Start Submission Become a Reviewer

Reading: Wellness Program Within Primary Health Care: How to Avoid “No Show” to Planned Appointments?...

Download

A- A+
Alt. Display

Research

Wellness Program Within Primary Health Care: How to Avoid “No Show” to Planned Appointments? – A Patient-Centred Care Perspective

Authors:

Sarah Musa,

Primary Health Care Corporation, Doha, QA
X close

Wadha Al Baker,

Primary Health Care Corporation, Doha, QA
X close

Hissa Al Muraikhi,

Primary Health Care Corporation, Doha, QA
X close

Deborah Nazareno,

Primary Health Care Corporation, Doha, QA
X close

Abdullah Al Naama,

Primary Health Care Corporation, Doha, QA
X close

Ismail Dergaa

Primary Health Care Corporation, Doha, QA
X close

Abstract

Background: Wellness program is a service provided by Primary Health Care Corporation (PHCC) to deliver an exercise program dedicated to patients with unhealthy lifestyle. Failing to cancel health care appointments in advance “no show” results in a vacant appointment slot that cannot be offered to other patients, which in turn will have an adverse impact on management plan and expected health outcome measures.

Objectives: The purpose of this study is to implement a patient-centred care (PCC) program as an interventional approach to engage patients in changing behaviour and to encourage self-awareness to improve health status. Another aim of this study is to evaluate the effectiveness of an appointment reminder system (either short message service (SMS) or telephone call) on completion rate of the 12-week Wellness program.

Methods: Amongst 112 patients, 50 participants (age: 49.9 ± 12.56 years; height: 1.61 ± 0.08 m; body mass: 75.06 ± 15 kg; body mass index (BMI): 28.66 ± 3.51 kg/m2) completed two surveys as part of the PCC program. The first survey was regarding the appointment reminder’s method preference. Accordingly, the demanded reminder system has been implemented as per patients’ preferences and then the rate of completion of the 12-weeks-wellness-program has been compared to the months preceding the intervention to demonstrate the effectiveness of this new reminder system. Towards the end of the study, a second survey on patients’ satisfaction level with regard the new reminder system has been completed.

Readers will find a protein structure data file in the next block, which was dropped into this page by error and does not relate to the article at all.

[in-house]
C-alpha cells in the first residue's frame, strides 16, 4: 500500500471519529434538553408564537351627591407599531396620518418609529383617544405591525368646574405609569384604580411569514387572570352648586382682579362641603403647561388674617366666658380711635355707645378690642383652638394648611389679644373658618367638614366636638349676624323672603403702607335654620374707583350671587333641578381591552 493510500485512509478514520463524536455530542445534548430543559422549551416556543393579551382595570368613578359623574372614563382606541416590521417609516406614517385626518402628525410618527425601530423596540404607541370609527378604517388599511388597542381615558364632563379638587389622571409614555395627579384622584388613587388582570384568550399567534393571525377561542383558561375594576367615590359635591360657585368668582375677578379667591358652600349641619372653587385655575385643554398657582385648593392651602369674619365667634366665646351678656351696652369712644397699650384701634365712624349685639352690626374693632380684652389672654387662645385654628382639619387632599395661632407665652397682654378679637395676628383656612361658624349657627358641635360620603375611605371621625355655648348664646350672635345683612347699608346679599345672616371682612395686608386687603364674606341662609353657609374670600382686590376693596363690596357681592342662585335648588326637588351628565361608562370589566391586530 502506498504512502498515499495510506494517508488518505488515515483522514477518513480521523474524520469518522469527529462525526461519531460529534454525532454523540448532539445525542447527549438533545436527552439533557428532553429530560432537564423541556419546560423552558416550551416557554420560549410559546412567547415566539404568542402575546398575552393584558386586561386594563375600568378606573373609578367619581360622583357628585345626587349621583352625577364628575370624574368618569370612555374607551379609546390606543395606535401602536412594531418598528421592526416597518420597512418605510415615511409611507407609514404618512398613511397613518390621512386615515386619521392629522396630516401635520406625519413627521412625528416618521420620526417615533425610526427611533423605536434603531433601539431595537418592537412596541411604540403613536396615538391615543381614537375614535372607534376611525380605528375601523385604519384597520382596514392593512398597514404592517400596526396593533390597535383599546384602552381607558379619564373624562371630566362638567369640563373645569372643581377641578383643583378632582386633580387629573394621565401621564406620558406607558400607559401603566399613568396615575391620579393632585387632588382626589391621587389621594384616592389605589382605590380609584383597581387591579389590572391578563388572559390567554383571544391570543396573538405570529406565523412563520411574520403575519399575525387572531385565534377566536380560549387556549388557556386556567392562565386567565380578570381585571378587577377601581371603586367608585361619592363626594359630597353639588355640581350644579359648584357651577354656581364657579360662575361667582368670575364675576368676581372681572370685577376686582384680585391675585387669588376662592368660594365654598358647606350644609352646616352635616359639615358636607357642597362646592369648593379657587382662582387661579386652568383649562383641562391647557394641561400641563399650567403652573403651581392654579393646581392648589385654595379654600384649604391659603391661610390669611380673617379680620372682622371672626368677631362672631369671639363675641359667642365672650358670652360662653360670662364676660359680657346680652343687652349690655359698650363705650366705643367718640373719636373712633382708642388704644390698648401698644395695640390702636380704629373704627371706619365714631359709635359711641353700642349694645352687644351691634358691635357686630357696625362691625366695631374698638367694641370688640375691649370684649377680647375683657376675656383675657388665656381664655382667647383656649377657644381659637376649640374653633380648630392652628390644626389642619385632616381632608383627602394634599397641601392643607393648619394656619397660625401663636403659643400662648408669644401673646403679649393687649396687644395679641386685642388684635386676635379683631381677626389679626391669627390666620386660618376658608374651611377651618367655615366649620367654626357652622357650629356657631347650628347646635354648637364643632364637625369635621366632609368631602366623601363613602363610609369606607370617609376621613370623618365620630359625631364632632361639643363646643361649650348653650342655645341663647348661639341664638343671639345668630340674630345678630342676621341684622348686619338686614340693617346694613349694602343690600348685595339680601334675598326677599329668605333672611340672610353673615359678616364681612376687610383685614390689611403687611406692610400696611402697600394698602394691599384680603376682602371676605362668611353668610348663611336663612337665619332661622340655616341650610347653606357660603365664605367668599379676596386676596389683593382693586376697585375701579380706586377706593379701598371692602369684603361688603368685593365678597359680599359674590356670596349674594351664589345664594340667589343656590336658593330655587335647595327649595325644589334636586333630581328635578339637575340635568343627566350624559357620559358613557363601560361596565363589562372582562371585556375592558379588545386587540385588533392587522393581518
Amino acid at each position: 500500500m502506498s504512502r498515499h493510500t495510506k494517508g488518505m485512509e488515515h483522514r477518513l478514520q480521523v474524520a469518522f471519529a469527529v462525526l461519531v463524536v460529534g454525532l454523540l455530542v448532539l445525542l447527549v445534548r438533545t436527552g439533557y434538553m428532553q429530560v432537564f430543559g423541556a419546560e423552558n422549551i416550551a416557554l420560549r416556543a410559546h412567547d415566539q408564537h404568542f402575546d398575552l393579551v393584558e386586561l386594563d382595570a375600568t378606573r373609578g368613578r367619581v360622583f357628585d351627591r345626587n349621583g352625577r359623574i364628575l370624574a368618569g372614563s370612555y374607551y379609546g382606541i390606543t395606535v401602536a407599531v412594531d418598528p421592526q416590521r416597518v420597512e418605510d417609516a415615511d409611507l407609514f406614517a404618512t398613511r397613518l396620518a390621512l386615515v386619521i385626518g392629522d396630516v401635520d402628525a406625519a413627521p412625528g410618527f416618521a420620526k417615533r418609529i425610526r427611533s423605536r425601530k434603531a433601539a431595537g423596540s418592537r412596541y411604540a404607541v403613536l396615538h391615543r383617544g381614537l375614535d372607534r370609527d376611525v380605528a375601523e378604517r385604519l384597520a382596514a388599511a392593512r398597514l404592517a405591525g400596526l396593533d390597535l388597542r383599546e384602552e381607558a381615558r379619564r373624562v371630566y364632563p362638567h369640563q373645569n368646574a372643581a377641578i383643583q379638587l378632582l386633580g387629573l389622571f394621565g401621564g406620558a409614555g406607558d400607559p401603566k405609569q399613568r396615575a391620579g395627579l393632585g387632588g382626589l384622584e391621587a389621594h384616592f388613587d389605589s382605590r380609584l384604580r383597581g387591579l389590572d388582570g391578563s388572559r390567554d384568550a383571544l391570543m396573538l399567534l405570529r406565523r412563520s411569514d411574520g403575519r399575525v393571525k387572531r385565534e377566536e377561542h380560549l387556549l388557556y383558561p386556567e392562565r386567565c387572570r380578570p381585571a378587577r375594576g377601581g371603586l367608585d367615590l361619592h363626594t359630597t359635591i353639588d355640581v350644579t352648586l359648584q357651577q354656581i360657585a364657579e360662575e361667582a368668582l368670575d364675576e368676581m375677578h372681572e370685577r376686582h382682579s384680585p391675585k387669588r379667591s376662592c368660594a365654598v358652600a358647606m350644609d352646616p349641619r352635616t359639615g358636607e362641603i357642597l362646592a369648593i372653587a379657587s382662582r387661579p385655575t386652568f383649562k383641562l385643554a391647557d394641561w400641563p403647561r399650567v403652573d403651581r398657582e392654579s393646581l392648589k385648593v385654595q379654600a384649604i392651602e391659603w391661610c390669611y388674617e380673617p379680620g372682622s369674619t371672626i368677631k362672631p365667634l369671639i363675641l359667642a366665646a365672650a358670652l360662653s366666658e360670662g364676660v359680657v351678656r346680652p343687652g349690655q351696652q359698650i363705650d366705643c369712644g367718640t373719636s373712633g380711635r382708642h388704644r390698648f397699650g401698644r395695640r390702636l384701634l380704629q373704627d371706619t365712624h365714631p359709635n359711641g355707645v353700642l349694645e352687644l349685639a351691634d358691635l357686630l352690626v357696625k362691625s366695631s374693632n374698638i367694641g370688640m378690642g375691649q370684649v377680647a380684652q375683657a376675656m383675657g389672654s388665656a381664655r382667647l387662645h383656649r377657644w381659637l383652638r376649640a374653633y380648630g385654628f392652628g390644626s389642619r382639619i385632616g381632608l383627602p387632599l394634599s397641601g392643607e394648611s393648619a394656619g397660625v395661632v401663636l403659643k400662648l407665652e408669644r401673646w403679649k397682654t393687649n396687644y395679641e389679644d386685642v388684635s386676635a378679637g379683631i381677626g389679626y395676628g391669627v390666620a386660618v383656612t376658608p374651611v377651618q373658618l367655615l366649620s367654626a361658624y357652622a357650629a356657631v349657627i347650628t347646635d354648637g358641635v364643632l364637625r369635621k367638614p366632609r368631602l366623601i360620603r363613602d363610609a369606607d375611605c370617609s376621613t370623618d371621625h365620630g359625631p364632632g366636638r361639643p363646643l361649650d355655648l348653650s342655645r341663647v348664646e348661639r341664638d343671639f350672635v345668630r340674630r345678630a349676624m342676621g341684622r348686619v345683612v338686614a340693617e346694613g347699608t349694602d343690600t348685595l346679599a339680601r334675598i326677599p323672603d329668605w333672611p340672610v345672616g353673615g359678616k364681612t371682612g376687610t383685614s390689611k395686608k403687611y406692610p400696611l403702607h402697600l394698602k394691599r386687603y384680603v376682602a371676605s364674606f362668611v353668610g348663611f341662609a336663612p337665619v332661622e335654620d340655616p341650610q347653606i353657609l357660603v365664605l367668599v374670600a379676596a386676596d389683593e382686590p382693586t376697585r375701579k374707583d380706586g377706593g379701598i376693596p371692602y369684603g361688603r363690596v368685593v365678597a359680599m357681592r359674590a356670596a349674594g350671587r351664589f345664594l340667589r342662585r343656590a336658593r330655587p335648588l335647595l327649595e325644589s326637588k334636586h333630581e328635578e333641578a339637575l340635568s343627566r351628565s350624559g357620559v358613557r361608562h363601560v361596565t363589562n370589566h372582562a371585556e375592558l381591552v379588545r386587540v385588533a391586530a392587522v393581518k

Results: The PCC program showed that majority of the patients were in favour of an appointment reminder system through SMS text message and telephone calls. Implementing this tool based on patient preference resulted in a high improvement of the completion rate of the Wellness program.

Conclusions: This study provides insight on the efficacy of implementing a PCC program in Wellness Centre as well as the effectiveness of an appointment reminder system in improving the completion rate of Wellness program in a primary health care facility. Completing the Wellness program may lead to improved lifestyle behaviour and health outcomes by complying with international physical activity recommendations from the American College of Exercise Medicine (ACEM) and the World Health Organization (WHO).

How to Cite: Musa, S., Al Baker, W., Al Muraikhi, H., Nazareno, D., Al Naama, A., & Dergaa, I. (2021). Wellness Program Within Primary Health Care: How to Avoid “No Show” to Planned Appointments? – A Patient-Centred Care Perspective. Physical Activity and Health, 5(1), 76–86. DOI: http://doi.org/10.5334/paah.90
95
Views
10
Downloads
  Published on 16 Apr 2021
 Accepted on 22 Mar 2021            Submitted on 10 Mar 2021

Introduction

Active engagement of patients is increasingly recognized as an integral part of health care system. Given the advantage of primary care as the first point of contact of patients with the health care system, it is an essential priority at that point to empower patients’ knowledge about their own health status and needs. Patient-centred care (PCC) provide opportunities for improving health care services based on patient recommendations, fostering patient’s satisfaction and increasing beneficial health behaviours such as diet modification or starting an exercise program (Greene and Hibbard 2012). In the context of preventive care, patient engagement plays a fundamental role in health promotion, tackling modifiable risk factors and management of long-term chronic diseases. For instance, patients are more likely to engage at lifestyle modification programs, and less likely to have a high BMI, be hospitalized or admitted to emergency department (Greene and Hibbard 2012).